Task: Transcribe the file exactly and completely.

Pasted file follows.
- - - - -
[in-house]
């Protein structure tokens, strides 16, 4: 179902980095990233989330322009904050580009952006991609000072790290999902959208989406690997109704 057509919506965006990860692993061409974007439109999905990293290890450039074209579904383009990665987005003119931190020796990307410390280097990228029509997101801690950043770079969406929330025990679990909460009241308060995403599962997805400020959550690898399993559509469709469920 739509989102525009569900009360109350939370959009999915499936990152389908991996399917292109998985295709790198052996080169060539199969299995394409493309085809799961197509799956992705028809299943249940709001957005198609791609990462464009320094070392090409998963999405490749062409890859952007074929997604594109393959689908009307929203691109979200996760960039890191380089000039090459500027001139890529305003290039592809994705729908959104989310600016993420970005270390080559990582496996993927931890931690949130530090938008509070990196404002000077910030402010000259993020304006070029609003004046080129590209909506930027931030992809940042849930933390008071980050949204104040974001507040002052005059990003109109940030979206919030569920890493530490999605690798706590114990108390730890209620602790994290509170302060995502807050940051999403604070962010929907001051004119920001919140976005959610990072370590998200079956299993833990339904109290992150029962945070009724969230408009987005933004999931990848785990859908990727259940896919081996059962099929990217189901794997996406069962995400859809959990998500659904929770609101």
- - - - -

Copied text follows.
[in-house]
């Protein structure tokens, strides 16, 4: 179902980095990233989330322009904050580009952006991609000072790290999902959208989406690997109704 057509919506965006990860692993061409974007439109999905990293290890450039074209579904383009990665987005003119931190020796990307410390280097990228029509997101801690950043770079969406929330025990679990909460009241308060995403599962997805400020959550690898399993559509469709469920 739509989102525009569900009360109350939370959009999915499936990152389908991996399917292109998985295709790198052996080169060539199969299995394409493309085809799961197509799956992705028809299943249940709001957005198609791609990462464009320094070392090409998963999405490749062409890859952007074929997604594109393959689908009307929203691109979200996760960039890191380089000039090459500027001139890529305003290039592809994705729908959104989310600016993420970005270390080559990582496996993927931890931690949130530090938008509070990196404002000077910030402010000259993020304006070029609003004046080129590209909506930027931030992809940042849930933390008071980050949204104040974001507040002052005059990003109109940030979206919030569920890493530490999605690798706590114990108390730890209620602790994290509170302060995502807050940051999403604070962010929907001051004119920001919140976005959610990072370590998200079956299993833990339904109290992150029962945070009724969230408009987005933004999931990848785990859908990727259940896919081996059962099929990217189901794997996406069962995400859809959990998500659904929770609101």